John ‘Hoppy’ Hopkins – Taking Liberties
- Neil Cooper
- 23 September 2009
Among many remarkable pictures in this essential retrospective of London’s 1960s counter-culture’s snapper-in-residence, there’s a wonderful study of the editorial team behind International Times, the era’s alternative bible. In it, eleven people huddle together behind a cluttered desk. Among them are poet Jeff Nuttall, the Traverse Theatre’s spiritual guru Jim Haynes, the era’s chronicler Barry Miles and, unrecognisable, the late Glasgow-born playwright Tom McGrath, then IT editor. Here were people who, judging by the brim-full-of-confidence, touchy-feely grins, genuinely felt like they were changing the world.
This spirit spills over everywhere throughout the inaugural show in Street Level’s new home on the ground floor of the Trongate 103 complex. All the usual suspects are here; a scowly William Burroughs, an uncharacteristically chipper Alexander Trocchi in front of a ‘Fuck Communism!’ poster; a euphoric Allen Ginsberg outside the Royal Albert Hall prior to the seminal 1965 poetry love-in; and a doe-eyed and lovely Marianne Faithful.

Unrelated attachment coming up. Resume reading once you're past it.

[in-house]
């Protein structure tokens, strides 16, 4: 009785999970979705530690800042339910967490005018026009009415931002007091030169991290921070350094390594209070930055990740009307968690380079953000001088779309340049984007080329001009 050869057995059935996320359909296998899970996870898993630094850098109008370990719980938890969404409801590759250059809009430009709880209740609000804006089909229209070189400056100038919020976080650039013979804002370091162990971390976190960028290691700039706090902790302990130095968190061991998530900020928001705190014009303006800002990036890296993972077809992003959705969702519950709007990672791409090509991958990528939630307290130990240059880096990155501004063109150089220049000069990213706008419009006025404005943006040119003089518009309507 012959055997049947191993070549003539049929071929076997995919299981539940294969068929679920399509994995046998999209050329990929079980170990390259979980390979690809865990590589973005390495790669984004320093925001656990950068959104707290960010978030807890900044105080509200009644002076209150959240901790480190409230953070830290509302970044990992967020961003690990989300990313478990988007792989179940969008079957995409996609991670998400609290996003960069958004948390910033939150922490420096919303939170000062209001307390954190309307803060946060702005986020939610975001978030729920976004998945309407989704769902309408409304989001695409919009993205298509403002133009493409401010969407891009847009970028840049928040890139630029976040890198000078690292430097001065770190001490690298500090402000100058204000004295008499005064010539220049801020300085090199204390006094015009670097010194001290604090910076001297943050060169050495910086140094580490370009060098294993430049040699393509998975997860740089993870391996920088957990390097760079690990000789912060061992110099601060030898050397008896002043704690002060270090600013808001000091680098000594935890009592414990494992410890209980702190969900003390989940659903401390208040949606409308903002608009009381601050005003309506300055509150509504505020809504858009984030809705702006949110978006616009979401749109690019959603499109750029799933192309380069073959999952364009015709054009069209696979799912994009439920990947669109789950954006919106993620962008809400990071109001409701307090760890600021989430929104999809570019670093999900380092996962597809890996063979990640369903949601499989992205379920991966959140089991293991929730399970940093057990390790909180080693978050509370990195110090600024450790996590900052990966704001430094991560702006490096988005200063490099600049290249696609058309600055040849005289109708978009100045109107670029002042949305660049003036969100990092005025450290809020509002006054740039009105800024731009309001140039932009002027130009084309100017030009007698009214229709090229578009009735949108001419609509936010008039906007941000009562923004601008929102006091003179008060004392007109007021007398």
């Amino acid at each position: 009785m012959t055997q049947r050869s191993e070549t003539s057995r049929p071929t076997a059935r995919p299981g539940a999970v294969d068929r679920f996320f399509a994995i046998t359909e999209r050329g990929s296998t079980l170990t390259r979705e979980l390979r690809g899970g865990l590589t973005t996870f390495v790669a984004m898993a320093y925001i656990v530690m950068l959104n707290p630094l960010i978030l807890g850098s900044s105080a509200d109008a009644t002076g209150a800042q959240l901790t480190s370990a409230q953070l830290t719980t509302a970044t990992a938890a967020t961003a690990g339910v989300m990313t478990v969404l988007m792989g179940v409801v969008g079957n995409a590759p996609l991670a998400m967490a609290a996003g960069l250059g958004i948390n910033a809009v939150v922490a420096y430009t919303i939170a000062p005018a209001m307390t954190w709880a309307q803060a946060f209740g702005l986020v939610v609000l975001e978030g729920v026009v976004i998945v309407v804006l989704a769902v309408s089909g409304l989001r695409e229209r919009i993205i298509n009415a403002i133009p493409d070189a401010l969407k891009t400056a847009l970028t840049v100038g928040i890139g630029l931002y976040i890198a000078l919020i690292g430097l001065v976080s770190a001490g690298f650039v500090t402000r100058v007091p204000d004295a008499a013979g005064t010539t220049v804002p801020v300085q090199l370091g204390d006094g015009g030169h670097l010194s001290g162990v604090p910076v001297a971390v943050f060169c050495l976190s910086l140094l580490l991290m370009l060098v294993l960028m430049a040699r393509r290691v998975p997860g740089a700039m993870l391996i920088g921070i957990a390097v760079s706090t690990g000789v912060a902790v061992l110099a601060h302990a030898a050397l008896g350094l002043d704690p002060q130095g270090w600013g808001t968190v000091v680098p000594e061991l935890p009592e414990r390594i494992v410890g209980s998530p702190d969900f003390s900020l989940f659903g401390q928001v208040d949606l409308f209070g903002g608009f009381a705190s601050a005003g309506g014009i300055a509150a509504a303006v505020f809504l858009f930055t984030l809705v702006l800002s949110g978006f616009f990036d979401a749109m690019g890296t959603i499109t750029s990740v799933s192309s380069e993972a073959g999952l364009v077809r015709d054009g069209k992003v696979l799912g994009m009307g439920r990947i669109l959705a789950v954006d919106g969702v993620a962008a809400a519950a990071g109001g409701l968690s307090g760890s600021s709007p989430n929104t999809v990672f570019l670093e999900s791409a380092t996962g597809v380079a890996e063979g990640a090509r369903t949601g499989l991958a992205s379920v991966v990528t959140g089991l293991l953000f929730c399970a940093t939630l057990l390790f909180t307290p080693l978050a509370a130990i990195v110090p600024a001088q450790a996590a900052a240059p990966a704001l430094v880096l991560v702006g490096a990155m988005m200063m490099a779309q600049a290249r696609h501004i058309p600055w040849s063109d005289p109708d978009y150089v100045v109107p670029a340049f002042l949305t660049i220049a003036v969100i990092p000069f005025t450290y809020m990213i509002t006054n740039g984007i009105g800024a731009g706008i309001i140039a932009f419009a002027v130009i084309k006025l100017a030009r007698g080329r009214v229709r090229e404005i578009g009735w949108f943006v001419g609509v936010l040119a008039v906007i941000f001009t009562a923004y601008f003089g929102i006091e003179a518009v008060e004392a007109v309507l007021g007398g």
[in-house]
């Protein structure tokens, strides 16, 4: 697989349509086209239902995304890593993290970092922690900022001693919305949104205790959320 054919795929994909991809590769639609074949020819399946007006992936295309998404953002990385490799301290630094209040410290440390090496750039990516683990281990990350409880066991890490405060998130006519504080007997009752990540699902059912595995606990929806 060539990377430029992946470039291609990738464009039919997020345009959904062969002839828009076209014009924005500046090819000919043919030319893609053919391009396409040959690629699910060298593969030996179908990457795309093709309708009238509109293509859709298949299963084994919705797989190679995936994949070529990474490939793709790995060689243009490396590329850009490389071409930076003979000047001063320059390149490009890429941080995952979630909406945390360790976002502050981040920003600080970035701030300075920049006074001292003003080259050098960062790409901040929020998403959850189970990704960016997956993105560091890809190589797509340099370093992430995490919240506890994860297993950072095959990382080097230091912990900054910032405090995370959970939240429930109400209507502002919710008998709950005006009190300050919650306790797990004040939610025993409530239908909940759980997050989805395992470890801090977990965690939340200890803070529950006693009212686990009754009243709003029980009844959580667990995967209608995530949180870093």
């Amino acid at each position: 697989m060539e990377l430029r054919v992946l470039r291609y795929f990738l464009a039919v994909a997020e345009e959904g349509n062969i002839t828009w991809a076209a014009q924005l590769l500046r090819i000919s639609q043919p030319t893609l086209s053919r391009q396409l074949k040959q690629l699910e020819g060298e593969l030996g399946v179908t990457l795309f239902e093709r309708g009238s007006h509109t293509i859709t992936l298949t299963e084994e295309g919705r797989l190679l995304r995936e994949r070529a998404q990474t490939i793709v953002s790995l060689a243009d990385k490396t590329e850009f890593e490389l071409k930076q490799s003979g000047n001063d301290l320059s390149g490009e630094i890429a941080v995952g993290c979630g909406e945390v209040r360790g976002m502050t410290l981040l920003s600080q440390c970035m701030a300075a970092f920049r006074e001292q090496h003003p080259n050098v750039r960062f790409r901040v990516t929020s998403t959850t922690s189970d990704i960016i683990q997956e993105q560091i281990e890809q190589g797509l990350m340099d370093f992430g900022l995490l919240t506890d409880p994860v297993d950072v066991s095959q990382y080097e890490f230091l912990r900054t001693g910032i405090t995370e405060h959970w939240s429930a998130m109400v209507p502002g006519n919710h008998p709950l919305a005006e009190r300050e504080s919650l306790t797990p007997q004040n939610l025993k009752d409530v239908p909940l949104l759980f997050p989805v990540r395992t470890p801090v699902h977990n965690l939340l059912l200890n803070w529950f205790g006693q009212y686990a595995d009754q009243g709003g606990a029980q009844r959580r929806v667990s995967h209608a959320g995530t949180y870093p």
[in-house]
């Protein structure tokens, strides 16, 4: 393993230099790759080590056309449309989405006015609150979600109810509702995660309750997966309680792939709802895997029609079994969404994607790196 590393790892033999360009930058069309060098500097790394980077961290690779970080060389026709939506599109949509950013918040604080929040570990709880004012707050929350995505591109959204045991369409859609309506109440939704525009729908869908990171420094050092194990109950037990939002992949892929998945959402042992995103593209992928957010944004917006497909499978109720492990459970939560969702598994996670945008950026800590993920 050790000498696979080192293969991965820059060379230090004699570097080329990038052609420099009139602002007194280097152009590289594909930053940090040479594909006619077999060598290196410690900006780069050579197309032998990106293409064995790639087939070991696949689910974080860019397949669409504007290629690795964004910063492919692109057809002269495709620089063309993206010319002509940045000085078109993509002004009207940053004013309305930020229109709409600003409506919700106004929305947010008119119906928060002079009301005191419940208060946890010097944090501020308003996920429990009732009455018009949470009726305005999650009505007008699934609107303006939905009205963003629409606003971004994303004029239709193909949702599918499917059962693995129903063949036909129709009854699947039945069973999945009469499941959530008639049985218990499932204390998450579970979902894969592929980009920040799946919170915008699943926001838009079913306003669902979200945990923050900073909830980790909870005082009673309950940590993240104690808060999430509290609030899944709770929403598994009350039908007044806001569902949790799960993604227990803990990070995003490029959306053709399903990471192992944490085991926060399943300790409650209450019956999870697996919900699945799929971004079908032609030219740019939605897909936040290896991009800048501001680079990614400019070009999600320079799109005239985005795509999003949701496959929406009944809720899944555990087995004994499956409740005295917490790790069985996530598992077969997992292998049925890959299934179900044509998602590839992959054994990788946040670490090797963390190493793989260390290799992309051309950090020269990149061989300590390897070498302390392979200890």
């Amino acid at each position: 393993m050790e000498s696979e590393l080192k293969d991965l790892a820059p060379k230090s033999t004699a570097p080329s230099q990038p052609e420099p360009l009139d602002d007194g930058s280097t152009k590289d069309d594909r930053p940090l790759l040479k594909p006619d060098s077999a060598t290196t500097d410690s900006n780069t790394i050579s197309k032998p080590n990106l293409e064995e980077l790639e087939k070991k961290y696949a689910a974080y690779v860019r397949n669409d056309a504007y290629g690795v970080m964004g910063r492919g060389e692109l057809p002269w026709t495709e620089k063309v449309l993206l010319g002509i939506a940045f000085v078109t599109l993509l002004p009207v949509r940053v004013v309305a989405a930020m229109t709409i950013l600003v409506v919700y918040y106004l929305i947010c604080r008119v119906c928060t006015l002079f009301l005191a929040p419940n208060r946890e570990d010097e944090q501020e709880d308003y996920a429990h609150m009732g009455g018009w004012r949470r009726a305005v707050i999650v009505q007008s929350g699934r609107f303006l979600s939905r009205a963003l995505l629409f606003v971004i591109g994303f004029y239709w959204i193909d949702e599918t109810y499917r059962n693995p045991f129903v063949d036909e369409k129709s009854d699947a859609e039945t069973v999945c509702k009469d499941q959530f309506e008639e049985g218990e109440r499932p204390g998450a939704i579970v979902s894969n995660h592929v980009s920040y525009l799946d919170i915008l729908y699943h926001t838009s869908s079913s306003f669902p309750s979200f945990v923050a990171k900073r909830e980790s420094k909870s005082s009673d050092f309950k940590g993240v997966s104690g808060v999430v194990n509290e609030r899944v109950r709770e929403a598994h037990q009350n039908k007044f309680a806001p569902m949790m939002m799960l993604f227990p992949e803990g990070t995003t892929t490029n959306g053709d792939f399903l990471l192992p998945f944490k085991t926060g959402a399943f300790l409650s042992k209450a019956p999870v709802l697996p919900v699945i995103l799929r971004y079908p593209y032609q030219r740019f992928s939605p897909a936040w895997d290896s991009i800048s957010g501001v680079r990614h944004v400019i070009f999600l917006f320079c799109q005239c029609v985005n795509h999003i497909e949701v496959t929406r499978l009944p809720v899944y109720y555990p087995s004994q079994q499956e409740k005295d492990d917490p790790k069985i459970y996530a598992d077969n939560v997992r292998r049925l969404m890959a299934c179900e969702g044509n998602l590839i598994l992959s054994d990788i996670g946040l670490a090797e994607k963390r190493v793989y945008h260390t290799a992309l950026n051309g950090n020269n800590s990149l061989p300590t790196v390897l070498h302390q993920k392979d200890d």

Beyond such swinging scenesters, though, Hopkins takes in CND’s Aldermaston march, tattooed bikers looking like they’re auditioning for Kenneth Anger, and the move from Trad revivalism to Free Jazz thunder at Ronnie Scott’s and other dives (and featuring the most short-haired study of pianist Keith Tippett ever). ‘Cooper’s Sky Dance,’ meanwhile, lays bare a derelict London awaiting liberation, but which we now know made do with urban regeneration instead.
Hopkins’ largely unseen archive captures a crucial flash of history, as do the accompanying collected covers of IT, in all their idealism, innocence and gloriously naïve faith in the hippy ideal. ‘Punk Is Dead’ declaimed the February 1977 issue beside a picture of Red Army Faction pin-up, Ulrike Meinhof. Future cosmonauts of inner space take note. Hippy capitalists like Richard Branson may have changed the world in a completely different way to those imagined by IT, but an all-join-in aesthetic has prevailed. Street Level itself has been a cell of underground activity, while a new generation of avant-provocateurs can learn much from the ideas behind the iconography of the six-year period immortalised here.
Street Level, Glasgow until 7th November